Then, in a telling preview of the core of the “1619 Project,” she quoted Rodney King, the black man whose vicious beating from members of the Los Angeles Police Department triggered riots in 1992. “In closing, a famous American, who was beat down by members of the christian society, once said ‘why can’t we all just get along?’ Why? Because white America’s dream is colored America’s nightmare. To Kelly I say: It does not feel good to have your culture put under a microscope, does it?”
Is it any surprise that the Notre Dame sophomore who wrote that “white America’s dream is colored America’s nightmare” would later go on to lead The New York Times in a project to redefine American history, centering the founding on the arrival of the first black slaves in 1619, rather than on the Declaration of Independence in 1776? The woman who called “the white race” a group of “bloodsuckers” and “barbaric devils” helped launch a project that demonized white people as oppressors and fanned the flames of race riots.
After the horrific police killing of George Floyd, protests devolved into looting, vandalism, and arson across America that destroyed black lives, black livelihoods, and black monuments. At least 20 Americans have died in the riots.
When Claremont’s Charles Kesler wrote in The New York Post, “Call them the 1619 riots,” Hannah-Jones, responded (in a since-deleted tweet) that “it would be an honor” to claim responsibility for the destructive riots and the defamation of American Founding Fathers like George Washington.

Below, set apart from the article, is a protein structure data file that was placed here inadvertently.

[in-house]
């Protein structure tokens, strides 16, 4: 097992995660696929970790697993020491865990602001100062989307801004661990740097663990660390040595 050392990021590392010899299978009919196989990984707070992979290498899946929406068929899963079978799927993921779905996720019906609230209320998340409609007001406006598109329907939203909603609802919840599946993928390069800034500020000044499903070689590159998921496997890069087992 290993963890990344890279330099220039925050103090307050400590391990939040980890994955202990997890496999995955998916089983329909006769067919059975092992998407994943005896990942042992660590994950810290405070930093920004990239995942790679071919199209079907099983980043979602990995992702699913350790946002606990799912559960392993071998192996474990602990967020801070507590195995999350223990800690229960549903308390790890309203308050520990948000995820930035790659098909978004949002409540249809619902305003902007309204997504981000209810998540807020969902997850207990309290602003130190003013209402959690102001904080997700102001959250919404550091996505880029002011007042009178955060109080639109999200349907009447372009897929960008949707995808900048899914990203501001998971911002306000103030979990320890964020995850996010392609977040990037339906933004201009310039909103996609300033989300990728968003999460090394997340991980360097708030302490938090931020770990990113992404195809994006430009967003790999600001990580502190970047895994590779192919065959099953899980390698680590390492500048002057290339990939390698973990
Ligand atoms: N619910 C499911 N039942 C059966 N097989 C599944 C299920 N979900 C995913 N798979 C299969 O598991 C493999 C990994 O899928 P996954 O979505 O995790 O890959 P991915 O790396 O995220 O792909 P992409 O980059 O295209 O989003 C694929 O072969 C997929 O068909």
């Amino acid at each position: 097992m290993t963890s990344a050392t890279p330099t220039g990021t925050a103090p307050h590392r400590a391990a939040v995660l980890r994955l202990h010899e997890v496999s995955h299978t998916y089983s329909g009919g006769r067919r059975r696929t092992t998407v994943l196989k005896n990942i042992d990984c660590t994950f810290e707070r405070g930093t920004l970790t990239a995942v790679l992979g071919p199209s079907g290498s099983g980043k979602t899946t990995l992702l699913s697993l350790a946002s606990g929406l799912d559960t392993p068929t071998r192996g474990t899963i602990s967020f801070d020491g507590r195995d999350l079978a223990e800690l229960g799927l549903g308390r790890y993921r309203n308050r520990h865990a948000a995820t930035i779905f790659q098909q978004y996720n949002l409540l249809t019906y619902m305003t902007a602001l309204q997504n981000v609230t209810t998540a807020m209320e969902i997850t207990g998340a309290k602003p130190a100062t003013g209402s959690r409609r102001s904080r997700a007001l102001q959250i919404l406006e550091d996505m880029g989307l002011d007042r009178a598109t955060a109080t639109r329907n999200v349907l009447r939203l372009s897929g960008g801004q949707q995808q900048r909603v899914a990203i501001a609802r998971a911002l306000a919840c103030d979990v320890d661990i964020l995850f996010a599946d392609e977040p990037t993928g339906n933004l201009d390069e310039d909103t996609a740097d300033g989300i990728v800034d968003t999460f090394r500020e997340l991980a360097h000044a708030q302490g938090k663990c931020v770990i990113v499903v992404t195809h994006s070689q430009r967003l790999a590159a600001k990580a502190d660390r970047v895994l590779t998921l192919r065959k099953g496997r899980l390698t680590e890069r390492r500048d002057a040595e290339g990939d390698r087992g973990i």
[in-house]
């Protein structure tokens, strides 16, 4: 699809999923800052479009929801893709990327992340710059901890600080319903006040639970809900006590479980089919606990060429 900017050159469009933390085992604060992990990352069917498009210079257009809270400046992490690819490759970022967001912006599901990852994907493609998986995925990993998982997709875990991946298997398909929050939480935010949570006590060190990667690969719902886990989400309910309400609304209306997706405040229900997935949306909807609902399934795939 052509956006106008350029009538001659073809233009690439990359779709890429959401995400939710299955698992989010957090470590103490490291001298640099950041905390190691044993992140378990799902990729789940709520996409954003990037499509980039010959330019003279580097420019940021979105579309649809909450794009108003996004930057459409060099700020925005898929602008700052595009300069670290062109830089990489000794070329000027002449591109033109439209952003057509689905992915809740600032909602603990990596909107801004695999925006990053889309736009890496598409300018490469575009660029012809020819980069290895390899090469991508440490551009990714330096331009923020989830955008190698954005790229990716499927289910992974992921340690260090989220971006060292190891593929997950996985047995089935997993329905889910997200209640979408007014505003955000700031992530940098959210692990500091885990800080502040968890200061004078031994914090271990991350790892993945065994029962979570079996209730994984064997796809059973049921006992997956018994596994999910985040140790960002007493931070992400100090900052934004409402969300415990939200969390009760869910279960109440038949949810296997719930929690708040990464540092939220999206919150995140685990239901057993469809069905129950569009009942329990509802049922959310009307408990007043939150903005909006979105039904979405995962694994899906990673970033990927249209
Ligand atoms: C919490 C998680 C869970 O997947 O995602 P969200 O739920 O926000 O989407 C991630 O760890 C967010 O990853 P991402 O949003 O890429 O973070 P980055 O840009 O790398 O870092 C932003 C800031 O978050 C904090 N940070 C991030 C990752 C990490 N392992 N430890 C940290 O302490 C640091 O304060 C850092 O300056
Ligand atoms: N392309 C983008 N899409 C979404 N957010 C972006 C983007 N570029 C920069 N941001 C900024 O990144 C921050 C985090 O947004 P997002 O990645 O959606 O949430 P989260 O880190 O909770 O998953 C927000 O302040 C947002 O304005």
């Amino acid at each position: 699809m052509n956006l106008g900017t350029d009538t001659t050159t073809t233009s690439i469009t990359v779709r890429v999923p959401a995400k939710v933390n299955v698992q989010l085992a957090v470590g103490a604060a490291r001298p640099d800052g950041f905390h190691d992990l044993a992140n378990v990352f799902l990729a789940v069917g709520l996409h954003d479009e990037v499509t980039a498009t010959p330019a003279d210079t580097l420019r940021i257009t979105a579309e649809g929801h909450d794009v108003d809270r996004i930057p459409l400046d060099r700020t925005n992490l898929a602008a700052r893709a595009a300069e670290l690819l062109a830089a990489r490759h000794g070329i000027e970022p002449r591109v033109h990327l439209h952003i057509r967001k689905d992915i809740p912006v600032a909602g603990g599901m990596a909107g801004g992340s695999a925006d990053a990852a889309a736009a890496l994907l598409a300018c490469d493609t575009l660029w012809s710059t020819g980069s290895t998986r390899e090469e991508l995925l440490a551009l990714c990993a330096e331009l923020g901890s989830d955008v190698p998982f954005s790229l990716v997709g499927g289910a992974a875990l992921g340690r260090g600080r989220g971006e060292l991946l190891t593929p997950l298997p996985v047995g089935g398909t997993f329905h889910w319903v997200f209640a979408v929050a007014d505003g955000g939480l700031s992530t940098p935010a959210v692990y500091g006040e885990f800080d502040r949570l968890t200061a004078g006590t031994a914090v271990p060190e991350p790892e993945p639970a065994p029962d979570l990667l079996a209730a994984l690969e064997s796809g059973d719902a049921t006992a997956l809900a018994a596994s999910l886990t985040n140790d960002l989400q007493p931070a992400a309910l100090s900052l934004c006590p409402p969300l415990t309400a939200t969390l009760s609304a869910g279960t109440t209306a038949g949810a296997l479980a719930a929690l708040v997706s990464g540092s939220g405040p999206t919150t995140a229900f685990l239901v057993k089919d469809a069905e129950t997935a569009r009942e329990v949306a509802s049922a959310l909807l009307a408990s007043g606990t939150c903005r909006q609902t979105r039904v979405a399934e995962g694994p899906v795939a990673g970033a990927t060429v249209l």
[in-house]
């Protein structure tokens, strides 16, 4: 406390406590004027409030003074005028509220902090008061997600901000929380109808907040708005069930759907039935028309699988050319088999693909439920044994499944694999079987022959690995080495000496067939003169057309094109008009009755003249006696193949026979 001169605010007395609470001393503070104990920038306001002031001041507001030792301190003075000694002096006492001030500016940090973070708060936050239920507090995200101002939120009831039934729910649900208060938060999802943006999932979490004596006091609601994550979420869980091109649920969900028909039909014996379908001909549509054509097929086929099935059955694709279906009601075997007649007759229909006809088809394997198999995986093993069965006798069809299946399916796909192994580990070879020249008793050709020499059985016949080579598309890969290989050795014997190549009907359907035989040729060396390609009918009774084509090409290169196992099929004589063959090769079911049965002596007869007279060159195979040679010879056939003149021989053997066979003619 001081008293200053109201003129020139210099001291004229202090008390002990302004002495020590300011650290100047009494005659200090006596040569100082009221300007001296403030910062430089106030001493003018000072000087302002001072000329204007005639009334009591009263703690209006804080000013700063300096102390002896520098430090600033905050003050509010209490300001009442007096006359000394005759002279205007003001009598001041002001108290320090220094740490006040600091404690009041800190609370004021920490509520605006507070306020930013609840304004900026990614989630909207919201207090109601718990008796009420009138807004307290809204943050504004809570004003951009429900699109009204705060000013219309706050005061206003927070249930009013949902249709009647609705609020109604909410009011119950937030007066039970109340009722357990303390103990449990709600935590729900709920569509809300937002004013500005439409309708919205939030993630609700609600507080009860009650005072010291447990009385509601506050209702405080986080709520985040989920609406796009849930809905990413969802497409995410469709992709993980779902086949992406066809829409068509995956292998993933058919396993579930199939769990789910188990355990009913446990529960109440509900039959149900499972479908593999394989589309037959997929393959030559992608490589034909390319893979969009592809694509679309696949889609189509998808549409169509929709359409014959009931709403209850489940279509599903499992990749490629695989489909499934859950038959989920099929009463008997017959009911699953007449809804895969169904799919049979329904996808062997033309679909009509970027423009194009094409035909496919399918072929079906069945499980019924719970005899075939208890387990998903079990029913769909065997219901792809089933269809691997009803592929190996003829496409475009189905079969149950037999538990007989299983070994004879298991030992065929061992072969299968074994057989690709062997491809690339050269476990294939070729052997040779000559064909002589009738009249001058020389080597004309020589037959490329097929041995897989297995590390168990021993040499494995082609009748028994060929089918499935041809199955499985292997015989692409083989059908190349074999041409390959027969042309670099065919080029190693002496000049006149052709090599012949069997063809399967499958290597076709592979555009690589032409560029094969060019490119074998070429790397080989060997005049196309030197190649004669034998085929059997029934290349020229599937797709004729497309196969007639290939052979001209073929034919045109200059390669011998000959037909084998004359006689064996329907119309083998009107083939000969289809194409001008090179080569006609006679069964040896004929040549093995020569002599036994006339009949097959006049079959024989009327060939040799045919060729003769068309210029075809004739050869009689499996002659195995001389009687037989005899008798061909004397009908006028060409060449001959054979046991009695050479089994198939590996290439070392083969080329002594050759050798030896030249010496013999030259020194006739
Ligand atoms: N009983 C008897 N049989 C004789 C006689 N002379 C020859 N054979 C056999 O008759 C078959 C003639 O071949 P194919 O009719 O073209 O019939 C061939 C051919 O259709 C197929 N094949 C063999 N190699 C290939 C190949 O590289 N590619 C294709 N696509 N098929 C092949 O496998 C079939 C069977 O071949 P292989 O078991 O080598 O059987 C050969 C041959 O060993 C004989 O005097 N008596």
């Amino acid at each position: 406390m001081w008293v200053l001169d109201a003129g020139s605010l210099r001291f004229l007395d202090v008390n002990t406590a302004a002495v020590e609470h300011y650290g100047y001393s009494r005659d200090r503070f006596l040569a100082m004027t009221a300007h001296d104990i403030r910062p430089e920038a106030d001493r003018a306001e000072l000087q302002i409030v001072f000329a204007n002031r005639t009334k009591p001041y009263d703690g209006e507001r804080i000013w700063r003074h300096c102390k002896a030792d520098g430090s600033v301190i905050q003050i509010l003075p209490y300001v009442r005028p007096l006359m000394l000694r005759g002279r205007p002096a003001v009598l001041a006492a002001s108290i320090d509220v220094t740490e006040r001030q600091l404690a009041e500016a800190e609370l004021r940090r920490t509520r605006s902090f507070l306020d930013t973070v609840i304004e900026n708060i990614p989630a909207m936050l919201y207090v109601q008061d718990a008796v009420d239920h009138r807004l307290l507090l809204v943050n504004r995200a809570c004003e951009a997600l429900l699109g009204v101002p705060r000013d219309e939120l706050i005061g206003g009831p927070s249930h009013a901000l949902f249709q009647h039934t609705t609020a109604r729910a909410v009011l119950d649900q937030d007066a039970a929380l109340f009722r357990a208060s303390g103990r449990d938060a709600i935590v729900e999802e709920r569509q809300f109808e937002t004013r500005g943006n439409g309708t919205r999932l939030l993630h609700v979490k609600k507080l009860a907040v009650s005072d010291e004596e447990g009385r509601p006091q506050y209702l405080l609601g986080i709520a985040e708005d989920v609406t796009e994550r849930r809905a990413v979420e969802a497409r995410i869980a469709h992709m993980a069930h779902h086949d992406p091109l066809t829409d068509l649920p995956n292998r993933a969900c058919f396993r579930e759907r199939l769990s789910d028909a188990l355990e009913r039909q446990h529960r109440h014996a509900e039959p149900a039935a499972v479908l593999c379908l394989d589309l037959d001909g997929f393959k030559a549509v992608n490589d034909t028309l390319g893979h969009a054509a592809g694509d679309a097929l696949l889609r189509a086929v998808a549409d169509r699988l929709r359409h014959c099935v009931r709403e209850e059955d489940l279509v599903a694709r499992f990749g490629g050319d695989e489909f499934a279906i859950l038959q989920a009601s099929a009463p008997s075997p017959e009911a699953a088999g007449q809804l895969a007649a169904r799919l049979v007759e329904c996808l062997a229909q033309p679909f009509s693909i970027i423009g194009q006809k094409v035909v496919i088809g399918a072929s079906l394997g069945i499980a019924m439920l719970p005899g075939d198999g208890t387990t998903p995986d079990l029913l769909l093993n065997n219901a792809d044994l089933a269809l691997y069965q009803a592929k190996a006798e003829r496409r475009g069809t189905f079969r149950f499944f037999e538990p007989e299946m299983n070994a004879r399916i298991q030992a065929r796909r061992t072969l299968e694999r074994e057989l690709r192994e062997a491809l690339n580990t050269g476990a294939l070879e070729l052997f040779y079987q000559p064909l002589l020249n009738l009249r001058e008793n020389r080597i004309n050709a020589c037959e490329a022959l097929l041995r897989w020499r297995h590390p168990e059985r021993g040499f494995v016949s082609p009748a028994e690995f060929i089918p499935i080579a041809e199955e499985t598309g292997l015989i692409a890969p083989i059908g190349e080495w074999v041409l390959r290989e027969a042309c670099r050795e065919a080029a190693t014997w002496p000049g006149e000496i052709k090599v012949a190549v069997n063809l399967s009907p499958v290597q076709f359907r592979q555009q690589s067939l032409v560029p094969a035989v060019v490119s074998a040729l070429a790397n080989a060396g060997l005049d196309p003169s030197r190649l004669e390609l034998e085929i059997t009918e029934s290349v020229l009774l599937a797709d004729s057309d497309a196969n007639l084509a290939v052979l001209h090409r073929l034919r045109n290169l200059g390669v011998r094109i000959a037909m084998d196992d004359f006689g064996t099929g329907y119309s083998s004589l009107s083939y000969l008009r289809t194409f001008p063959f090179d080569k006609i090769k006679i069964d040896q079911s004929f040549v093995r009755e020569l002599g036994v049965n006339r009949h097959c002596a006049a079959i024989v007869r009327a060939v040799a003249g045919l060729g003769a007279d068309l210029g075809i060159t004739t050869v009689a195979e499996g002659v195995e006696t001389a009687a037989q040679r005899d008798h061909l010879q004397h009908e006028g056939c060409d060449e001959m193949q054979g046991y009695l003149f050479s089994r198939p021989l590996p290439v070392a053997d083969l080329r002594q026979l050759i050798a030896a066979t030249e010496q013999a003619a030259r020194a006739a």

This racist letter to the editor from 1995 — first reported by the Federalist’s Jordan Davidson — helps shine a light on why Hannah-Jones spread a false claim about the American Revolution, namely that “one of the primary reasons” the Founders revolted from Britain was to preserve the institution of slavery. In reality, the American Revolution disrupted slavery, as many of the American colonies armed black people to fight the British, offering their freedom.
Hannah-Jones, who had mocked and debased the many academics who criticized her bogus statement, later insisted that she meant to say only “some of” the colonists fought to preserve slavery.
Perhaps one day she will acknowledge that only “some” members of the “white race” are “barbaric devils.” Ultimately, however, her claim that “white America’s dream is colored America’s nightmare” might be the most dangerous and subversive. Contrary to Hannah-Jones’s 1995 letter and to the “1619 Project,” the American dream is open to all, and the powerful combination of limited government and free markets opens the door to opportunity for all people. Even America’s poor have a standard of living utterly unimaginable 200 years ago.
Hannah-Jones’ “1619 Project” risks that real progress by stoking the grievances behind the 1619 riots. Americans need to unite against her destructive vision before it becomes too late.
Tyler O’Neil is the author of Making Hate Pay: The Corruption of the Southern Poverty Law Center. Follow him on Twitter at @Tyler2ONeil.